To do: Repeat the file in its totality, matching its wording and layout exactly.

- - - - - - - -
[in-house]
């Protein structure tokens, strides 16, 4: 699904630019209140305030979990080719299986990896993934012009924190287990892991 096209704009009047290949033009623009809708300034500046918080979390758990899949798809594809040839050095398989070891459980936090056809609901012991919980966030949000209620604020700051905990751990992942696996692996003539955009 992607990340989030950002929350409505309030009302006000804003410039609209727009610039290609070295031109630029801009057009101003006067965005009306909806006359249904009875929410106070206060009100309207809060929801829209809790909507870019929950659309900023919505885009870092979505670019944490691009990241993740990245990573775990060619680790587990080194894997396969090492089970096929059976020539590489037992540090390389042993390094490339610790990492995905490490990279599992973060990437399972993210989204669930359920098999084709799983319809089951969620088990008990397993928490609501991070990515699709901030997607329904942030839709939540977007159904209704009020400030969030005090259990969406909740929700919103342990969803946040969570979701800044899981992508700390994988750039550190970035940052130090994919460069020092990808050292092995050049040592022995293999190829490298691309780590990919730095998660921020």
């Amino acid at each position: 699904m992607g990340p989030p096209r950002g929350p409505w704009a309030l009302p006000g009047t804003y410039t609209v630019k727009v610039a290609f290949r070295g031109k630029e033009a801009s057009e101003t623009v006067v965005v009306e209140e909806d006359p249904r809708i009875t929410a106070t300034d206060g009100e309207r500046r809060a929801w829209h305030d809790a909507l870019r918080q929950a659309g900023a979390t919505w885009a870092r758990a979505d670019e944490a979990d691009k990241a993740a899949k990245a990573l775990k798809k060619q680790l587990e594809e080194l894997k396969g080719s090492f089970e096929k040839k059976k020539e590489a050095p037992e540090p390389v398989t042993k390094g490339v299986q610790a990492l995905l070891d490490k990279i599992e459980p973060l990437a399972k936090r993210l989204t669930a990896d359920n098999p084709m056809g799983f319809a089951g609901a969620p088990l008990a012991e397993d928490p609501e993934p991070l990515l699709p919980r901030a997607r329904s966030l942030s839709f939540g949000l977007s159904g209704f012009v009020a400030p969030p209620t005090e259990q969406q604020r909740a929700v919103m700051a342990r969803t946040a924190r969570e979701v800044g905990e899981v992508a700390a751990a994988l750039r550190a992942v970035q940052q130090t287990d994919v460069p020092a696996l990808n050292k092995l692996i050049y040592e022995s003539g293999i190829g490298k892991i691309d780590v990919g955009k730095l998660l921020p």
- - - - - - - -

[in-house]
């Protein structure tokens, strides 16, 4: 699904630019209140305030979990080719299986990896993934012009924190287990892991 096209704009009047290949033009623009809708300034500046918080979390758990899949798809594809040839050095398989070891459980936090056809609901012991919980966030949000209620604020700051905990751990992942696996692996003539955009 992607990340989030950002929350409505309030009302006000804003410039609209727009610039290609070295031109630029801009057009101003006067965005009306909806006359249904009875929410106070206060009100309207809060929801829209809790909507870019929950659309900023919505885009870092979505670019944490691009990241993740990245990573775990060619680790587990080194894997396969090492089970096929059976020539590489037992540090390389042993390094490339610790990492995905490490990279599992973060990437399972993210989204669930359920098999084709799983319809089951969620088990008990397993928490609501991070990515699709901030997607329904942030839709939540977007159904209704009020400030969030005090259990969406909740929700919103342990969803946040969570979701800044899981992508700390994988750039550190970035940052130090994919460069020092990808050292092995050049040592022995293999190829490298691309780590990919730095998660921020």
């Amino acid at each position: 699904m992607g990340p989030p096209r950002g929350p409505w704009a309030l009302p006000g009047t804003y410039t609209v630019k727009v610039a290609f290949r070295g031109k630029e033009a801009s057009e101003t623009v006067v965005v009306e209140e909806d006359p249904r809708i009875t929410a106070t300034d206060g009100e309207r500046r809060a929801w829209h305030d809790a909507l870019r918080q929950a659309g900023a979390t919505w885009a870092r758990a979505d670019e944490a979990d691009k990241a993740a899949k990245a990573l775990k798809k060619q680790l587990e594809e080194l894997k396969g080719s090492f089970e096929k040839k059976k020539e590489a050095p037992e540090p390389v398989t042993k390094g490339v299986q610790a990492l995905l070891d490490k990279i599992e459980p973060l990437a399972k936090r993210l989204t669930a990896d359920n098999p084709m056809g799983f319809a089951g609901a969620p088990l008990a012991e397993d928490p609501e993934p991070l990515l699709p919980r901030a997607r329904s966030l942030s839709f939540g949000l977007s159904g209704f012009v009020a400030p969030p209620t005090e259990q969406q604020r909740a929700v919103m700051a342990r969803t946040a924190r969570e979701v800044g905990e899981v992508a700390a751990a994988l750039r550190a992942v970035q940052q130090t287990d994919v460069p020092a696996l990808n050292k092995l692996i050049y040592e022995s003539g293999i190829g490298k892991i691309d780590v990919g955009k730095l998660l921020p």